Governor Opposes Anti-Drilling Measures

(AP Photo/Brennan Linsley)
<p>In this March 25, 2014 photo, a worker adjusts hoses during a hydraulic fracturing operation at an Encana Corp. oil well in Weld County, near Boulder County.</p>

Gov. John Hickenlooper said Thursday he would not sign a legislative bill that would make it easier to residents to sue oil and gas companies for damage caused by earthquakes induced by operations that pump wastewater down into underground wells.

The U.S. Geological Survey released maps this week that show the most likely places for those earthquakes to occur, NPR reports:

7 million people are now, suddenly, living in quake zones. There are 21 hot spots where the quakes are concentrated. They're in places where, historically, noticeable earthquakes were rare: Texas, Colorado, Arkansas, Kansas, New Mexico, and Oklahoma. Ohio and Alabama have also experienced some induced quakes.

State Rep. Joe Salazar, D-Thornton, who sponsored the legislation, says it's a response to concerns over fracking operations that are moving closer to more populated areas. Oil and gas industry groups say fracking is safe and oppose the bill.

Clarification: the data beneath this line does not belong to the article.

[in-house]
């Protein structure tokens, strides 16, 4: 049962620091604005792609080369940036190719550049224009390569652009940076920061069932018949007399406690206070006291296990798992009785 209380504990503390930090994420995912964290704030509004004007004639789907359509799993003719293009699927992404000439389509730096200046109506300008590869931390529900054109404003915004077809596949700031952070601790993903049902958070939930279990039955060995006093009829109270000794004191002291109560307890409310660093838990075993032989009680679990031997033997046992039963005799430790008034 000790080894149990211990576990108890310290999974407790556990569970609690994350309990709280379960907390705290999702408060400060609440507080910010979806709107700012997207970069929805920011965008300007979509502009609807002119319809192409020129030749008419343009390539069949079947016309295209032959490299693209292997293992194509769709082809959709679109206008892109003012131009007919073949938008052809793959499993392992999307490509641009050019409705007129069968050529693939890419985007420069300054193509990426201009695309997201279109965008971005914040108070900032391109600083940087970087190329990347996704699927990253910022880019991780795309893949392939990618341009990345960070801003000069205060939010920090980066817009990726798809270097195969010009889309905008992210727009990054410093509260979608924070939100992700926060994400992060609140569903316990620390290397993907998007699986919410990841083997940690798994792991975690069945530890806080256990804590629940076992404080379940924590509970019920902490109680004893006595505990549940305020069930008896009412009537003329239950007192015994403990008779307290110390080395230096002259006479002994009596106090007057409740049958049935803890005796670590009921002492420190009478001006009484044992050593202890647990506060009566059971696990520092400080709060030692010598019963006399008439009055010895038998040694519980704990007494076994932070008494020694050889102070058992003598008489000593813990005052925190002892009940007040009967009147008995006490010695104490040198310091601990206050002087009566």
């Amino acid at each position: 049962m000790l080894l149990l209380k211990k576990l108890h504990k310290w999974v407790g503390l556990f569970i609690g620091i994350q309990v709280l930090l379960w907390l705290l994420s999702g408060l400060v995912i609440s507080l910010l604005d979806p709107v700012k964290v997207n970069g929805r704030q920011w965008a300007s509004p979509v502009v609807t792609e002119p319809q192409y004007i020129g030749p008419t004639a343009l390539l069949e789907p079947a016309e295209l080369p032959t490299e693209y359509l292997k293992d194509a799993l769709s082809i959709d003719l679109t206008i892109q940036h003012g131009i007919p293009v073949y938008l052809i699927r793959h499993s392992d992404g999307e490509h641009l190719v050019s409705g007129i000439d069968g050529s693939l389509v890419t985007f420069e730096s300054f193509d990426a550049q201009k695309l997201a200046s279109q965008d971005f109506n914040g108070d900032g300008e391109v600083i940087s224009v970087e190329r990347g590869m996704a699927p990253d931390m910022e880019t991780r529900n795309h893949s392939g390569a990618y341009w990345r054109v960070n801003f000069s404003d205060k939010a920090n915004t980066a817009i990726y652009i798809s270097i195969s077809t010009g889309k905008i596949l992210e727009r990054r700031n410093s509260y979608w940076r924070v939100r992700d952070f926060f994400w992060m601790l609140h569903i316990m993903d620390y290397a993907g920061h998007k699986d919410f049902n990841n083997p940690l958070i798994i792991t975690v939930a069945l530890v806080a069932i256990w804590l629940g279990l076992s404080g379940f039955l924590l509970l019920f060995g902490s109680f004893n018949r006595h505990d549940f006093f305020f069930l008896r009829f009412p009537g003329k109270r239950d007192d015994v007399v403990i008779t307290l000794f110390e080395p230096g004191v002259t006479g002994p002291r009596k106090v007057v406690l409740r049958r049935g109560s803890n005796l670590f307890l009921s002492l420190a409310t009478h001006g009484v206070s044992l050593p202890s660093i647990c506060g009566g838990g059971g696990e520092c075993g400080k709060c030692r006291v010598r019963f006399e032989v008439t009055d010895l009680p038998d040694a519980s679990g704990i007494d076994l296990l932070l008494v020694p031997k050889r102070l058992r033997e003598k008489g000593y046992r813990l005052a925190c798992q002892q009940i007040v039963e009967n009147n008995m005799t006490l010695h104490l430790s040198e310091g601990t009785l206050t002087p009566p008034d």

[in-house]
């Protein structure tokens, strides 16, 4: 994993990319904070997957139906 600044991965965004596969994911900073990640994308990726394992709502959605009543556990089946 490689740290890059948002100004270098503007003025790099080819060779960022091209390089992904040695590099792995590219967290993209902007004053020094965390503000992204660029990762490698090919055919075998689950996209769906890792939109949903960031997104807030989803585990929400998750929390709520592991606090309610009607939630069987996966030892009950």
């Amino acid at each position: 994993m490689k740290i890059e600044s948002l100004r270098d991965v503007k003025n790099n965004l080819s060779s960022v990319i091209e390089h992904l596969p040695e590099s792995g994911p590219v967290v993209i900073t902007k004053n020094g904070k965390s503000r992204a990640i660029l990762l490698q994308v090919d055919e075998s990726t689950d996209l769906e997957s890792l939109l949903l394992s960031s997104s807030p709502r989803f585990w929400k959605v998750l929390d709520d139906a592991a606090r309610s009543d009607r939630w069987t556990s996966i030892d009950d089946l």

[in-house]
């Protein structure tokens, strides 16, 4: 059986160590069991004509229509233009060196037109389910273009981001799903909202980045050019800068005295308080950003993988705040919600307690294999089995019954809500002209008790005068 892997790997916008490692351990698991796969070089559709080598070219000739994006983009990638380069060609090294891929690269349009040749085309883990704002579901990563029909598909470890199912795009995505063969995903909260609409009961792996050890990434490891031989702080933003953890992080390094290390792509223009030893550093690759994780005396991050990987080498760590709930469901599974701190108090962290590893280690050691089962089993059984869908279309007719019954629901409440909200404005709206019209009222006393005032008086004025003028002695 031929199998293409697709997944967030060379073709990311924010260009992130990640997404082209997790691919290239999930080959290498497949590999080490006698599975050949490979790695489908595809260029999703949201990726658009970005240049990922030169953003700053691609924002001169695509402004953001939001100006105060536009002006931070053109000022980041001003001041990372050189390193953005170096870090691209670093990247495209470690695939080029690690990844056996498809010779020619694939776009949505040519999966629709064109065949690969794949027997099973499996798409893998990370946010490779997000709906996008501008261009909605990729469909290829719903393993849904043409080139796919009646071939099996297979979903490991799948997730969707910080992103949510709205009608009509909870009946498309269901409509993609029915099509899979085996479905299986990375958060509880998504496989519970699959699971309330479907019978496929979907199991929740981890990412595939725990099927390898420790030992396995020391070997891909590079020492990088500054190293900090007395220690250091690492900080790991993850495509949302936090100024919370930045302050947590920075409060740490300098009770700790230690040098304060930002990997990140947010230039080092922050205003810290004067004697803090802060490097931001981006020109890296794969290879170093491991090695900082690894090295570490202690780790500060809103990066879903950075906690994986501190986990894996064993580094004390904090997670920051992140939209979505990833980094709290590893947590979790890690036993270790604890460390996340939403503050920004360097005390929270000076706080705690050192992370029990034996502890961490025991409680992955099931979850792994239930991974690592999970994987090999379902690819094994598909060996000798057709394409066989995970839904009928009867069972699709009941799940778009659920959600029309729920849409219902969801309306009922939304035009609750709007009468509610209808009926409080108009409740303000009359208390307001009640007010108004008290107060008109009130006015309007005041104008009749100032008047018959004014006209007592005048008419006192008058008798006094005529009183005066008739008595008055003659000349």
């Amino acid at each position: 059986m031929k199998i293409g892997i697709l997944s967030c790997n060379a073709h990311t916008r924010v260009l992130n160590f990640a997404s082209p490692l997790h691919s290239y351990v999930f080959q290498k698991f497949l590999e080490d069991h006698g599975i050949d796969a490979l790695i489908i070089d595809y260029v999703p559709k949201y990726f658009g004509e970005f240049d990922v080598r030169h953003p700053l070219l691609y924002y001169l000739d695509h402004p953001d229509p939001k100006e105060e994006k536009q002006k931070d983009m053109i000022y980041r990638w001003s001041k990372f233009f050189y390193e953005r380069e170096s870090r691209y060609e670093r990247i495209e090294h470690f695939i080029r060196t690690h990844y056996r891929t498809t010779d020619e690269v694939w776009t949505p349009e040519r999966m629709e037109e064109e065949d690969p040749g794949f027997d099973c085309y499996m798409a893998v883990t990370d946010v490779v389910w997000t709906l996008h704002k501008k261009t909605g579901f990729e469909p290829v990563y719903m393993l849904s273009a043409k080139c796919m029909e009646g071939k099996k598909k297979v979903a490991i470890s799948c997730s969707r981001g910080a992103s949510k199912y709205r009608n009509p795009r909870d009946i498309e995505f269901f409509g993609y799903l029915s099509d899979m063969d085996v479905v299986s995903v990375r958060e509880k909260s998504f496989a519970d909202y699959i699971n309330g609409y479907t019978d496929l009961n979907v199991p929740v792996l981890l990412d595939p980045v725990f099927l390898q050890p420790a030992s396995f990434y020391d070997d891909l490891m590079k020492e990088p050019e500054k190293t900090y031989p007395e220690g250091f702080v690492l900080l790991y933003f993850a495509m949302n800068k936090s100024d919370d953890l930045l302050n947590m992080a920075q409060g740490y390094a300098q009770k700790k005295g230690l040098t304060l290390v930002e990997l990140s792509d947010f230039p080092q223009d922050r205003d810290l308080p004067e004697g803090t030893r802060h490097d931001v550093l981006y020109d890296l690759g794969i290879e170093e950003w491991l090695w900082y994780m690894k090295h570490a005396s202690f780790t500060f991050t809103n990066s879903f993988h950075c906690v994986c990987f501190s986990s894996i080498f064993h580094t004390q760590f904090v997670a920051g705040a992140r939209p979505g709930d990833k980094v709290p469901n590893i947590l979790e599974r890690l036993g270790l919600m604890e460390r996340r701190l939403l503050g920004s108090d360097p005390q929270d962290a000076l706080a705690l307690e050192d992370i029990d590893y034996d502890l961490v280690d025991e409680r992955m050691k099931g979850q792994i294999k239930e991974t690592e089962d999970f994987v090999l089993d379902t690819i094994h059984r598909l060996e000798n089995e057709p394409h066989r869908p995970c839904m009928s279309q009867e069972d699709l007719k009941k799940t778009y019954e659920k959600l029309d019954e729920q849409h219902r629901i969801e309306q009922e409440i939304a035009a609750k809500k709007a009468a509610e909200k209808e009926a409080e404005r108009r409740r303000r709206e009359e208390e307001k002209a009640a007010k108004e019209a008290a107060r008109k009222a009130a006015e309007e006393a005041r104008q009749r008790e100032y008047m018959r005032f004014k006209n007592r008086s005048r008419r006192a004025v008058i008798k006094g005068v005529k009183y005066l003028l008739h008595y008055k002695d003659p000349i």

The governor studied those maps and isn't convinced of the danger.

"I don’t think there’s a real risk," he said at a Denver lunch hosted by the American Petroleum Institute. "It makes us appear like we’re anti-business. And I think that’s something that’s not conducive to what we’re trying to get done.”

Supporters of the measure say oil and gas companies that cause damaging earthquakes must be held liable. The earthquake liability bill passed the Democratically-controlled House, but faces opposition in the Republican-controlled Senate.

Hickenlooper also said Thursday he opposes a proposed ballot measure that would significantly increase the buffer zone between oil and drilling sites and homes. The proposal would increase setbacks from 500 to 2,500 feet.

If passed, the governor said, the measure would not stand up to legal scrutiny because it could prevent some mineral owners from extracting resources they’re entitled to.

"That would be considered a taking. And I think the state would probably be judged responsible," he said. "The cost could be in the many billions of dollars.”

Hickenlooper attempted to strike a compromise between the industry and those favoring more regulation two years ago. But neither side was happy with the results of the governor's oil and gas task force.